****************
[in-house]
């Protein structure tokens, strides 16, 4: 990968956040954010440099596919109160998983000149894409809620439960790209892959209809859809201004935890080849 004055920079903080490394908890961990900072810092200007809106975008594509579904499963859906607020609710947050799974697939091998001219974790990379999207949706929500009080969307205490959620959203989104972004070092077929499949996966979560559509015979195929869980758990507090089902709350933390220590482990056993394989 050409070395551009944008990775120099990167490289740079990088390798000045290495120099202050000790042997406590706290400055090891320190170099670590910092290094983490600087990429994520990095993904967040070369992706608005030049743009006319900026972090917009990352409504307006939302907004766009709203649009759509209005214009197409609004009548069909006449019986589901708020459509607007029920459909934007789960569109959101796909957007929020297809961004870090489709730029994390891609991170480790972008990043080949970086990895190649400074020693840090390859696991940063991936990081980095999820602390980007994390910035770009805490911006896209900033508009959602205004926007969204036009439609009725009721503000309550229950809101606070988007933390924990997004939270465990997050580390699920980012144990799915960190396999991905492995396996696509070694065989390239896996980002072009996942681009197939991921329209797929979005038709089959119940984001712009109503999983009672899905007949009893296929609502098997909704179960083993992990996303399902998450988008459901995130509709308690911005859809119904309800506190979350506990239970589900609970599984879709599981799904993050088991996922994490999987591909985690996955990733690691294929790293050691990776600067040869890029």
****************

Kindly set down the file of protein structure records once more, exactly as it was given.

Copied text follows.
[in-house]
């Protein structure tokens, strides 16, 4: 990968956040954010440099596919109160998983000149894409809620439960790209892959209809859809201004935890080849 004055920079903080490394908890961990900072810092200007809106975008594509579904499963859906607020609710947050799974697939091998001219974790990379999207949706929500009080969307205490959620959203989104972004070092077929499949996966979560559509015979195929869980758990507090089902709350933390220590482990056993394989 050409070395551009944008990775120099990167490289740079990088390798000045290495120099202050000790042997406590706290400055090891320190170099670590910092290094983490600087990429994520990095993904967040070369992706608005030049743009006319900026972090917009990352409504307006939302907004766009709203649009759509209005214009197409609004009548069909006449019986589901708020459509607007029920459909934007789960569109959101796909957007929020297809961004870090489709730029994390891609991170480790972008990043080949970086990895190649400074020693840090390859696991940063991936990081980095999820602390980007994390910035770009805490911006896209900033508009959602205004926007969204036009439609009725009721503000309550229950809101606070988007933390924990997004939270465990997050580390699920980012144990799915960190396999991905492995396996696509070694065989390239896996980002072009996942681009197939991921329209797929979005038709089959119940984001712009109503999983009672899905007949009893296929609502098997909704179960083993992990996303399902998450988008459901995130509709308690911005859809119904309800506190979350506990239970589900609970599984879709599981799904993050088991996922994490999987591909985690996955990733690691294929790293050691990776600067040869890029």